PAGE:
Fungal indole alkaloid biosynthesis: Genetic and biochemical investigation of the tryptoquialanine pathway in penicillium aethiopicum

X. Gao, Heng Chooi, B.D. Ames, P. Wang, C.T. Walsh, Y. Tang

Research output: Contribution to journalArticle

78 Citations (Scopus)

Abstract

Tremorgenic mycotoxins are a group of indole alkaloids which include the quinazoline-containing tryptoquivaline (2) that are capable of eliciting intermittent or sustained tremors in vertebrate animals. The biosynthesis of this group of bioactive compounds, which are characterized by an acetylated quinazoline ring connected to a 6-5-5 imidazoindolone ring system via a 5-membered spirolactone, has remained uncharacterized. Here, we report the identification of a gene cluster (tqa) from P. aethiopicum that is involved in the biosynthesis of tryptoquialanine (1), which is structurally similar to 2. The pathway has been confirmed to go through an intermediate common to the fumiquinazoline pathway, fumiquinazoline F, which originates from a fungal trimodular nonribosomal peptide synthetase (NRPS). By systematically inactivating every biosynthetic gene in the cluster, followed by isolation and characterization of the intermediates, we were able to establish the biosynthetic sequence of the pathway. An unusual oxidative opening of the pyrazinone ring by an FAD-dependent berberine bridge enzyme-like oxidoreductase has been proposed based on genetic knockout studies. Notably, a 2-aminoisobutyric acid (AIB)-utilizing NRPS module has been identified and reconstituted in vitro, along with two putative enzymes of unknown functions that are involved in the synthesis of the unnatural amino acid by genetic analysis. This work provides new genetic and biochemical insights into the biosynthesis of this group of fungal alkaloids, including the tremorgens related to 2. © 2011 American Chemical Society.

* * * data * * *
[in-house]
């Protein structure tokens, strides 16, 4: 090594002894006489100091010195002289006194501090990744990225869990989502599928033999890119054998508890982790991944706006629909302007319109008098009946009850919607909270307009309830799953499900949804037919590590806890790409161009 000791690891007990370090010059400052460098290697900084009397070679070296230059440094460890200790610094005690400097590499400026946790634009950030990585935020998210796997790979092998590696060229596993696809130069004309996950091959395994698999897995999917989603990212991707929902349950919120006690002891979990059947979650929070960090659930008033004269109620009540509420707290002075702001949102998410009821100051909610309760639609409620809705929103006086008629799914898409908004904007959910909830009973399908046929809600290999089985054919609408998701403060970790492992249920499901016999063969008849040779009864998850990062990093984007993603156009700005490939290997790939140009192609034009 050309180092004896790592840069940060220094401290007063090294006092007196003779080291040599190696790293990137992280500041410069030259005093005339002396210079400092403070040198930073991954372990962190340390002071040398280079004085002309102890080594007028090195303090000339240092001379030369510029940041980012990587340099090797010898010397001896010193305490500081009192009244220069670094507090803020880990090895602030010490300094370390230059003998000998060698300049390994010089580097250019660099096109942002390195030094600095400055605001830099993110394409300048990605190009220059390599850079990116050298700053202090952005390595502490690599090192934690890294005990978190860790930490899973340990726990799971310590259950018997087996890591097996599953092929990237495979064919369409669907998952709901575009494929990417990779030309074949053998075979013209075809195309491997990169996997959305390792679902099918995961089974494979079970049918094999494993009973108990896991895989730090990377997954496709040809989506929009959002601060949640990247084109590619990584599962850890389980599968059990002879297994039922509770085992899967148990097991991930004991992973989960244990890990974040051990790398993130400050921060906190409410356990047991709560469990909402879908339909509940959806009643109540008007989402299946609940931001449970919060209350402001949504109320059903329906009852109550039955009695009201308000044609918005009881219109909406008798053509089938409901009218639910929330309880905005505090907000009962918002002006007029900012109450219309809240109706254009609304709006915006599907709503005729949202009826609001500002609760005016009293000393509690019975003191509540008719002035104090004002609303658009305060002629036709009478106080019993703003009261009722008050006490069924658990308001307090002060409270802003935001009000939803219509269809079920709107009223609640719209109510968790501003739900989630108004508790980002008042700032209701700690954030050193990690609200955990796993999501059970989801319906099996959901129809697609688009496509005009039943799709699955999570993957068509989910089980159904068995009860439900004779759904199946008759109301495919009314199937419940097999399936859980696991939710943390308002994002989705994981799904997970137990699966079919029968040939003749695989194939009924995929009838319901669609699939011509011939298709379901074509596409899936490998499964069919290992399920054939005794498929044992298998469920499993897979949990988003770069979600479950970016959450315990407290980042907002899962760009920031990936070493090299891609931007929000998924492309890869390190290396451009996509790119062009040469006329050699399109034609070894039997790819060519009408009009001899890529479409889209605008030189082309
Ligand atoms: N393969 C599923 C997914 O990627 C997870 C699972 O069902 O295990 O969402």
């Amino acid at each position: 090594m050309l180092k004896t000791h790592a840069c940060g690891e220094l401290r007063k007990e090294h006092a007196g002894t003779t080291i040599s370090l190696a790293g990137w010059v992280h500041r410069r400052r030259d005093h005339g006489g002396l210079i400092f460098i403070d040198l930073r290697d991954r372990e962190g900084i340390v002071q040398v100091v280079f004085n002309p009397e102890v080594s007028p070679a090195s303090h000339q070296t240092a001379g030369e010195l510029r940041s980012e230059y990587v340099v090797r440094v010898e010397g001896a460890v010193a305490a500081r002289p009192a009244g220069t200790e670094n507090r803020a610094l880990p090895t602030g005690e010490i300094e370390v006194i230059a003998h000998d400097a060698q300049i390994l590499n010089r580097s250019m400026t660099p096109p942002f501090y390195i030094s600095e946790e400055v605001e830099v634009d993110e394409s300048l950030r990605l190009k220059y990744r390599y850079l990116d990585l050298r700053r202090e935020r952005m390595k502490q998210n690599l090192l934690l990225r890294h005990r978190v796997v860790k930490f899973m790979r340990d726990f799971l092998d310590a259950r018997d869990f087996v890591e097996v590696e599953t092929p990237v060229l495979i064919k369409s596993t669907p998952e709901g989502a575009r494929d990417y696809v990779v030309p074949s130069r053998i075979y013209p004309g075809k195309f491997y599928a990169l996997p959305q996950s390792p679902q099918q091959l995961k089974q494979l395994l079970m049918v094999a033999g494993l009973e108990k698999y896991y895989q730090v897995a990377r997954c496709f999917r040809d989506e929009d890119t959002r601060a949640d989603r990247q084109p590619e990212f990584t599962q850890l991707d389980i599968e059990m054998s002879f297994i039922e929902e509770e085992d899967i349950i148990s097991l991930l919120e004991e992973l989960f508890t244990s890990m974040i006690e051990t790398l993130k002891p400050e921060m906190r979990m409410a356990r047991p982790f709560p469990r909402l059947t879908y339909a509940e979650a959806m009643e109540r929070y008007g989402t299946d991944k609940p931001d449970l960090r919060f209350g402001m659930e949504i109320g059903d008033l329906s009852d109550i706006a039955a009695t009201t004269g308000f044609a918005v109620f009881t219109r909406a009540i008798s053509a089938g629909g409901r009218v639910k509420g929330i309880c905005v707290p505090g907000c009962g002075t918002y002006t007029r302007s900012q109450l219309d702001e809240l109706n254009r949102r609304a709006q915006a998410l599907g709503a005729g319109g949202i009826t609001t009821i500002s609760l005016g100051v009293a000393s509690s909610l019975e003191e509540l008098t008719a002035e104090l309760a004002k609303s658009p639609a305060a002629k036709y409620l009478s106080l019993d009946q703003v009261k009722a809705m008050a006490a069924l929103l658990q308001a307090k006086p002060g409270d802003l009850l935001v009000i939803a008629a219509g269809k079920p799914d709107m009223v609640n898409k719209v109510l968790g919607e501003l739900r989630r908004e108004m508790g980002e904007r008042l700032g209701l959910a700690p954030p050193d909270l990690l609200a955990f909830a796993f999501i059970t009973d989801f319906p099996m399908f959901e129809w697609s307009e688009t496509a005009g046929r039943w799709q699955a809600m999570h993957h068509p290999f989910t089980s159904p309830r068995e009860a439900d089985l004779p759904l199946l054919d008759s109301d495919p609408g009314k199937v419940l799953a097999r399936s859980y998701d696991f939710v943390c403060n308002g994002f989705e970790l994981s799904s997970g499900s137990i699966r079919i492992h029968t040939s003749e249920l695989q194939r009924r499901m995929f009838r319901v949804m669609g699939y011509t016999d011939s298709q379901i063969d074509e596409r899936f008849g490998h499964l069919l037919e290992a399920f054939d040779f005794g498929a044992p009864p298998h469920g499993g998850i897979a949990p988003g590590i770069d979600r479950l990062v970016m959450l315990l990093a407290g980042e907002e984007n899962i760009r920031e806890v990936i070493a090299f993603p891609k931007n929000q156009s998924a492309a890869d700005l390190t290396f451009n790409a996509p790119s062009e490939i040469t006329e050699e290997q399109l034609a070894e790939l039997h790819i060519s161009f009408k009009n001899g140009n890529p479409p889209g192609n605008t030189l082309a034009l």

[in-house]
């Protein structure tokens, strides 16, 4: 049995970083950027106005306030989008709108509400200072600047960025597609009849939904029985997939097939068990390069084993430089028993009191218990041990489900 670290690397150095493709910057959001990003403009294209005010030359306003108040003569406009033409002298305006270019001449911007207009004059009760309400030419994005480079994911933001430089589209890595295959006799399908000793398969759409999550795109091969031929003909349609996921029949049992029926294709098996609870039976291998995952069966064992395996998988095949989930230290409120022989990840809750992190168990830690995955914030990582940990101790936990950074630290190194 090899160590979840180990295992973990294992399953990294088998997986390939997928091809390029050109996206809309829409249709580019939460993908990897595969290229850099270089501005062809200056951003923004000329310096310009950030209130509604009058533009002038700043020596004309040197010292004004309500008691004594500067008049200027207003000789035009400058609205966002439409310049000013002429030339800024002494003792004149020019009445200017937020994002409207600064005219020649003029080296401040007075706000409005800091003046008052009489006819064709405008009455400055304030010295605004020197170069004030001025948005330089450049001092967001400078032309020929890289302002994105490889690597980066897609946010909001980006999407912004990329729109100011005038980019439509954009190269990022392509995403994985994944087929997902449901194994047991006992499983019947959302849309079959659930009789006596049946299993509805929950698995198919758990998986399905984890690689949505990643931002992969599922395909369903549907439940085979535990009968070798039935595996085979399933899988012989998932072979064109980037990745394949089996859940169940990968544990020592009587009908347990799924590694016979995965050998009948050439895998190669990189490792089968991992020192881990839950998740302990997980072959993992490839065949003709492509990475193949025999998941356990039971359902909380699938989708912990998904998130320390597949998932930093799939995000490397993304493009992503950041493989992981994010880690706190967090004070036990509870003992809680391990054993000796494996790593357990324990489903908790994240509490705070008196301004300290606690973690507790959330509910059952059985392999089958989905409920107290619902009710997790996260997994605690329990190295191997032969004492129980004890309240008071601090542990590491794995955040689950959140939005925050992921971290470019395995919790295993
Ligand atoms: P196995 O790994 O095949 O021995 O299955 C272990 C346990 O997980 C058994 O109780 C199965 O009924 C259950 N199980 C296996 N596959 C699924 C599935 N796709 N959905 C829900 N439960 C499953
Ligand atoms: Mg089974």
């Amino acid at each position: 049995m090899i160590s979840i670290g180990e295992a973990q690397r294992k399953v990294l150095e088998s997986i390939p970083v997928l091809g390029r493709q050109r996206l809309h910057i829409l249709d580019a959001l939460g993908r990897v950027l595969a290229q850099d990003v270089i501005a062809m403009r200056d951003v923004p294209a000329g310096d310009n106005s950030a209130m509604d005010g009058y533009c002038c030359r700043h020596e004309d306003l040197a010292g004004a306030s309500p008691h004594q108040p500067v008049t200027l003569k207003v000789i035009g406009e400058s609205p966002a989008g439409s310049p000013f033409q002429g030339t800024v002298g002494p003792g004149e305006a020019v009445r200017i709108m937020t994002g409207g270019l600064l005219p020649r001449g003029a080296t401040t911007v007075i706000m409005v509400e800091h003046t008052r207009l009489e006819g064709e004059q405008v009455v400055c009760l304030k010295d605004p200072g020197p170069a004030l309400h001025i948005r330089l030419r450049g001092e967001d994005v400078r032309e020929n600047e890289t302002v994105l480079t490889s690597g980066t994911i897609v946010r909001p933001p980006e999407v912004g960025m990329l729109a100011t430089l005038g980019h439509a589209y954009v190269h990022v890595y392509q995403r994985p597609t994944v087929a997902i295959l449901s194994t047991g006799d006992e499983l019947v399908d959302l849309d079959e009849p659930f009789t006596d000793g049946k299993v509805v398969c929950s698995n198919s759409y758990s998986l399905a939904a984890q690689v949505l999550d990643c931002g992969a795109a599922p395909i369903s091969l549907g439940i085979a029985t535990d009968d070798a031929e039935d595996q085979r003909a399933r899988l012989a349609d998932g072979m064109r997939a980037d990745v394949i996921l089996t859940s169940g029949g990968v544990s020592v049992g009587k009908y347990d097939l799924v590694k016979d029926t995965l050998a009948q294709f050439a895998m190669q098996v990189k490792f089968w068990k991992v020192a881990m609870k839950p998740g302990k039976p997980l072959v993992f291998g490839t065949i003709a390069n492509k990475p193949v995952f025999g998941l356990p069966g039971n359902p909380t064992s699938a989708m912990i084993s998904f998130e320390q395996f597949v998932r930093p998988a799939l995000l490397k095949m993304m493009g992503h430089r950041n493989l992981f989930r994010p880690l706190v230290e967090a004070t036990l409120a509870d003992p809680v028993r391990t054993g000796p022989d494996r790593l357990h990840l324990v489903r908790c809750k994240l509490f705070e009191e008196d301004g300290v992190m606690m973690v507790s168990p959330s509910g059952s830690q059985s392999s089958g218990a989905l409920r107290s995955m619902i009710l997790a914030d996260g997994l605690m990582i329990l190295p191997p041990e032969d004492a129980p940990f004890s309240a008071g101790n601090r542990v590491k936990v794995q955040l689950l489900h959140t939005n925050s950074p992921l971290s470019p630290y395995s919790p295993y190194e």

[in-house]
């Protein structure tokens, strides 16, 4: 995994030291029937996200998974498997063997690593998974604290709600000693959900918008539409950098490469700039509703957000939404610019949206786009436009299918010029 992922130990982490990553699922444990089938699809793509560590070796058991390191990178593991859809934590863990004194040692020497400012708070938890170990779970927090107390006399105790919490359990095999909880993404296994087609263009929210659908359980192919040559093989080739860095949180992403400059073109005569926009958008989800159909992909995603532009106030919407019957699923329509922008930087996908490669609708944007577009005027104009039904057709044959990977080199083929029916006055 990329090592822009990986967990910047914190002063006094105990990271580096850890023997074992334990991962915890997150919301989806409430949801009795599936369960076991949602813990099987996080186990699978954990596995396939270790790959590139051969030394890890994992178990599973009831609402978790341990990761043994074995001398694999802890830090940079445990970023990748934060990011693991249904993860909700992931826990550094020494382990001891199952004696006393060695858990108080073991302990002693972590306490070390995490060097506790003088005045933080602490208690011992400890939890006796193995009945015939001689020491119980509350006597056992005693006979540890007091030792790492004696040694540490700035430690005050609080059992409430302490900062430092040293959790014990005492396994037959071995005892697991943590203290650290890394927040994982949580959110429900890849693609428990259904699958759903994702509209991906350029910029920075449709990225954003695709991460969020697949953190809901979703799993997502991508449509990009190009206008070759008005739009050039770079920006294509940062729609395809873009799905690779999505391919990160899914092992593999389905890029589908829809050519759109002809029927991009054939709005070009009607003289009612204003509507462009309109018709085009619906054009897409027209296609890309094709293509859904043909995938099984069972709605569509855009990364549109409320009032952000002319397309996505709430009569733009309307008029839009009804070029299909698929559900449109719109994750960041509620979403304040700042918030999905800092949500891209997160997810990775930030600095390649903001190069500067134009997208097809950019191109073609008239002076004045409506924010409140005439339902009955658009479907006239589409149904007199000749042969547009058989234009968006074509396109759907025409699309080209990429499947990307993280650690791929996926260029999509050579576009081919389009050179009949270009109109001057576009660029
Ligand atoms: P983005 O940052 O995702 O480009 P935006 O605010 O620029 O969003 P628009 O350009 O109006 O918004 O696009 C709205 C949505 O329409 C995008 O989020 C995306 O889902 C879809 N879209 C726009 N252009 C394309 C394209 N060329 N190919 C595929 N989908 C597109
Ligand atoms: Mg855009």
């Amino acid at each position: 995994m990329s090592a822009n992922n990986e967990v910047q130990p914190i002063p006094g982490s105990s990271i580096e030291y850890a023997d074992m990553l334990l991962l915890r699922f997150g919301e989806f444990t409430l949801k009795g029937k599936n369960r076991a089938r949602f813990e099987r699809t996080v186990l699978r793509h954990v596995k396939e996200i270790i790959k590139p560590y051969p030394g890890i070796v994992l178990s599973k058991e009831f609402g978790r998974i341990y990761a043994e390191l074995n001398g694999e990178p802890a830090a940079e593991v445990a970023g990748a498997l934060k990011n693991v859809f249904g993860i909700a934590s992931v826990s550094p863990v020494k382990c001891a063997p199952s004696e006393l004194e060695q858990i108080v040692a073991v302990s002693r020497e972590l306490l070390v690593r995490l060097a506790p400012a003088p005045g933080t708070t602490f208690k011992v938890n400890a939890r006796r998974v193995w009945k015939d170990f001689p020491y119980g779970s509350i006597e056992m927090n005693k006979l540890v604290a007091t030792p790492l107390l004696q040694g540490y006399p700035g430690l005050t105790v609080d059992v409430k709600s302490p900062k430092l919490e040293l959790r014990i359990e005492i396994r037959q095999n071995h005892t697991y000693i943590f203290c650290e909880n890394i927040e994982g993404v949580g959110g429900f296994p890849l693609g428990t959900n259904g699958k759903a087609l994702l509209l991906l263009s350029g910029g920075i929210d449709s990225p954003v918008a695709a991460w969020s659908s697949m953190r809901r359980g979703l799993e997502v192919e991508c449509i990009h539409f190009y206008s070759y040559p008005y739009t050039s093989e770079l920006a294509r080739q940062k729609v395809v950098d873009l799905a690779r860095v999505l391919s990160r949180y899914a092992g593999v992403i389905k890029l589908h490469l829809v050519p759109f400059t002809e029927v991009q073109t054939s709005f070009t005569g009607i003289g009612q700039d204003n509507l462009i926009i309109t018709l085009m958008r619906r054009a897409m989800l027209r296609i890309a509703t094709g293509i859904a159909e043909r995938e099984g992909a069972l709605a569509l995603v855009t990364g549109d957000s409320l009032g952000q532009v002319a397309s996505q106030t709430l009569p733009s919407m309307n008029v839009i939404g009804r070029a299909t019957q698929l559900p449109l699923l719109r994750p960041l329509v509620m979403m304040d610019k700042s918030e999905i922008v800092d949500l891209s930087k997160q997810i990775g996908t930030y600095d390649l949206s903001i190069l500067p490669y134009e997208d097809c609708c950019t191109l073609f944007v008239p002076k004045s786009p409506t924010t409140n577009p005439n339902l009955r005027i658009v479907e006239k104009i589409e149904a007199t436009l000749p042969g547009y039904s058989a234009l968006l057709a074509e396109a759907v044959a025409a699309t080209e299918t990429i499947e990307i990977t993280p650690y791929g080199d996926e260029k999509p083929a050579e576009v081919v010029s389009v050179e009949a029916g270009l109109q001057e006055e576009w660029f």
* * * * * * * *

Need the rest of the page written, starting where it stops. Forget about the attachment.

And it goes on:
Original languageEnglish
Pages (from-to)2729-2741
JournalJournal of the American Chemical Society
Volume133
Issue number8
DOIs
Publication statusPublished - 2011

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Peptide Synthases
Indole Alkaloids
Quinazolines
Alkaloids